In June 2020, reports of renewed construction activity resulted in the occupation of the old mills at Val Clarea, buildings that are scheduled to be demolished to make way for the TAV. The new occupation became known as Presidio Mulini (presidio meaning a physical space where activists live and monitor construction). In the following weeks there were skirmishes with police around the edges of the construction works at Chiomonte; cop cars encountered nails on the road and street surveillance cameras were removed.
The festive nature of the No TAV movement was also on display, although sadly the annual Alta Felicità festival was cancelled due to coronavirus. However, the Critical Wine festival in Bussoleno and the political ecology camp in Venaus both went ahead as planned. Most recently, the Mulini Presidio organised a weekend of events at the end of August, see flyer above.
COMPARED TO HS2
The similarities to the Stop HS2 campaign in the UK are surely obvious, yet still worth spelling out. Just like in Italy, the mainstream media blackout on the resistance here is also quite noticeable, recently a Stop HS2 camp popped up at Euston Square Gardens but you’d have to be following @HS2Rebellion to hear about it, whilst we have heard a lot of blabla on TV and radio about construction works starting. As regards ballooning costs, well nobody now thinks HS2 will cost under £100 billion. The TAV was reckoned to cost 15 billion euros in 2011 and that was a conservative estimate back then! Nowadays estimates range from 20 to 100 billion euros.
There is clearly massive corruption in the TAV project, which is Italy’s largest infrastructure enterprise in recent times. The ‘Ndrangheta family have deep links to construction companies in Piedmont and a 2014 investigation led to 20 arrests whilst wiretaps revealed the mafia planning to take over the Chiomonte construction zone. By 2016, the European Anti-Fraud Office (OLAF) was involved, probing cost overruns and mafia links in Italy and conflicts of interest in France. Roberto Saviano, author of ‘Gomorrah’ has commented: “Everybody is speaking about the TAV, but first of all we should consider mere facts: in the last twenty years the high speed railway has become a tool for widespread corruption and organized crime, a successful model of business.”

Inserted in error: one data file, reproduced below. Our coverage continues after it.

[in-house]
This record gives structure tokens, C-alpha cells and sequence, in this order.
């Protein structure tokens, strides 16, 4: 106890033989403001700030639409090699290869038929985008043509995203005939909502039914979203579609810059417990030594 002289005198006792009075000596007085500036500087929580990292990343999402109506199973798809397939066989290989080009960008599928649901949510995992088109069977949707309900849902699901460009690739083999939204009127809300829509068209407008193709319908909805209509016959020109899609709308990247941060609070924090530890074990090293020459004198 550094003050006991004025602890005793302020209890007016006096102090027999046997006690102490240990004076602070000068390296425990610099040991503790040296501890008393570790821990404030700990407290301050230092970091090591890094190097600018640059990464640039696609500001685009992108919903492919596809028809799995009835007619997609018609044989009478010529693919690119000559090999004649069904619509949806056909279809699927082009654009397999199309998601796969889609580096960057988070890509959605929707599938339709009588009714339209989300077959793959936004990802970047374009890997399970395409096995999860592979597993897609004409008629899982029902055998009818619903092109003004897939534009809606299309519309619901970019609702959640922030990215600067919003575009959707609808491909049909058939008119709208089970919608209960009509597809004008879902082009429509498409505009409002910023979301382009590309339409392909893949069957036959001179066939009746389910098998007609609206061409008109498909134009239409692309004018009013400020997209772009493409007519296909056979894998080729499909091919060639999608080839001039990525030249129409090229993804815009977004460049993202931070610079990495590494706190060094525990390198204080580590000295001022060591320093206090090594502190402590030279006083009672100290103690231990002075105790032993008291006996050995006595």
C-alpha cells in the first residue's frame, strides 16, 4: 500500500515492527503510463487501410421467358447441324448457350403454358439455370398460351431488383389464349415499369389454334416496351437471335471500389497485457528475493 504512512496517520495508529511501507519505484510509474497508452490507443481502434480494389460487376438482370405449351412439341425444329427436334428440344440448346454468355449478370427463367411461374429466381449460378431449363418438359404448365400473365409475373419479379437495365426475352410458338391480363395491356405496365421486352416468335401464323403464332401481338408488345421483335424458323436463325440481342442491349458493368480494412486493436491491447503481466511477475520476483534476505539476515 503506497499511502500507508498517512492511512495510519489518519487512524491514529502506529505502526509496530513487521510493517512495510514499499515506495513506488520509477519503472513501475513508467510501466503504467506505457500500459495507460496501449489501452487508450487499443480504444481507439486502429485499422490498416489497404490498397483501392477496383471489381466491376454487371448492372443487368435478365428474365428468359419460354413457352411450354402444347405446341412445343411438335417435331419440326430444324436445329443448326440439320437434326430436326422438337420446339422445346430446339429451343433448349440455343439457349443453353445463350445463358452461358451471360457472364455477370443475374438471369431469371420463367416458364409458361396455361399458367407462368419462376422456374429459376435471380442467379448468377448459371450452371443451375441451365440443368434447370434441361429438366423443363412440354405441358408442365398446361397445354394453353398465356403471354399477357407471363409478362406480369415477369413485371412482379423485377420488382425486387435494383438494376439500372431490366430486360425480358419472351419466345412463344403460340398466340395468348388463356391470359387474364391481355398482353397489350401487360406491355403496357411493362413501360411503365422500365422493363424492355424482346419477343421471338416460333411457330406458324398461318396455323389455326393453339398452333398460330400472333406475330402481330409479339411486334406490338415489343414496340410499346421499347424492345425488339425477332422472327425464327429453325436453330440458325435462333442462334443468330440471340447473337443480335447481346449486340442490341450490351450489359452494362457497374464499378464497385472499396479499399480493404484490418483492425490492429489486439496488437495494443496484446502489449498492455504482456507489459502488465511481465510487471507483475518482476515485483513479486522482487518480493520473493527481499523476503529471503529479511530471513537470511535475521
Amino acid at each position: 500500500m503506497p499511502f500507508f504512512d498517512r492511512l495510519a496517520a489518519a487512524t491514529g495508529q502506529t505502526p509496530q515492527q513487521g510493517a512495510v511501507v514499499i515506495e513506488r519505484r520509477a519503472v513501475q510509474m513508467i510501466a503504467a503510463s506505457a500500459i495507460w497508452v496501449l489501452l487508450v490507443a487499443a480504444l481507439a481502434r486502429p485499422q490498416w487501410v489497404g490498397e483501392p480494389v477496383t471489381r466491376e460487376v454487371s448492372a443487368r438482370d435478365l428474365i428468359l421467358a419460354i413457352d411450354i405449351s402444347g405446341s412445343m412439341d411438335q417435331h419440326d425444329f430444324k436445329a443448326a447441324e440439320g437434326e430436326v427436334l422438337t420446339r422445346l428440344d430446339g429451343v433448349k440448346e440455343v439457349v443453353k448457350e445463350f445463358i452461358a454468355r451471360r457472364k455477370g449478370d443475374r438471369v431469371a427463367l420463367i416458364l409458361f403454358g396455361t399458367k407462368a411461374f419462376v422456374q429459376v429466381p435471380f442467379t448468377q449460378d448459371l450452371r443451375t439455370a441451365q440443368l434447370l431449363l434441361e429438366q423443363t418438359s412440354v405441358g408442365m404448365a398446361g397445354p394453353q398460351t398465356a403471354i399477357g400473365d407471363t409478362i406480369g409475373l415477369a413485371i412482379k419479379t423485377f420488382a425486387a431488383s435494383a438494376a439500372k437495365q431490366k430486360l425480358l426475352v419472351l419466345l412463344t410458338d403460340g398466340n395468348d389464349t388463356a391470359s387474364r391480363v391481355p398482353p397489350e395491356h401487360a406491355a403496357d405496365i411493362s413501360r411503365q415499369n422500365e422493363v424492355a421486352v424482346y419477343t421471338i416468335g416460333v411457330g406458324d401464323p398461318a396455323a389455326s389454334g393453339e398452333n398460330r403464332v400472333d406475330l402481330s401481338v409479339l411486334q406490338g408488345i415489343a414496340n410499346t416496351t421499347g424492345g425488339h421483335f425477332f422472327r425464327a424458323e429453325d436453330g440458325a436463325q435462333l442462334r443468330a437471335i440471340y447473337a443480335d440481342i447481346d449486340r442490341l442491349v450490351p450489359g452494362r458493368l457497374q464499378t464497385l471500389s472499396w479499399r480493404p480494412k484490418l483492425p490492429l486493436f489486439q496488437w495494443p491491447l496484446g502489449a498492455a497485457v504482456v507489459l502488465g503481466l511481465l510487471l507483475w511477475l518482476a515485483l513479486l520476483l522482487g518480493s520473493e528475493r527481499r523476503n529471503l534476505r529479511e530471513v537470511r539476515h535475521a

Whilst critics like to characterise people opposing the TAV as NIMBYs, just as with HS2, in Piedmont the resistance comes from all walks of life, yes of course from people living in Val di Susa who will lose their land but also from the wider northern Italian area. As a No TAV activist puts it: “we became a united community looking for an alternative model of development, careful of the needs of the people living here”. For the mayor of Villarodin-Bourget, a small French village on the proposed route of the line, “after we started looking at the project in details, we soon arrived at a position of complete opposition. We thought that it had been well-thought out by some super-intelligent people who knew their stuff, but we soon realised that what it has been forecast for 2020 was the opposite of what it became reality”. These views sound pretty similar to what people have been saying about HS2.
Regarding alliance building, there is much to learn for Stop HS2 from No TAV. The campaign is fortunate to have a base in long-lasting squatted projects, something which the UK lacks but which we can of course create, especially as we sink into an economic downturn and derelict buildings proliferate. It’s a shame that current lockdown restrictions have stemmed the usual flow of people and experience between radical projects and protest sites like the ZAD and Hambach Forest, but the HS2 camps are springing up all along the route. And we should remember that No Tav has been going for thirty years and so it is an example of where Stop HS2 is heading.
Pro-active moves such as setting up “free state” zones and presidios on areas about to be demolished by have served No TAV well. Alongside the amazing tree protection camps, these other forms of occupation might become an important part of the Stop HS2 struggle, since surely by now farmers and house owners further along the proposed route have seen the terrible compulsory purchase treatment of people in Buckinghamshire and Denham, and they might be thinking it’s better to let Stop HS2 activists onto their land sooner rather than later to save the trees. I know that’s what I’d be thinking! We only have to look to France to see how various ZADs have been influential in stopping megaprojects such as airports and dams.
The level of militancy in Italy always seems to be a few notches higher than in the UK but there’s no reason why that has to be the case in future. Certainly mass mobilisation and support in Piedmont means more tactics are available and No TAV can call on thousands of people in a short time period. Simply give HS2 Limited a few more years to threaten a few more beloved local habitats and we’ll see how things are looking for Stop HS2 in the UK.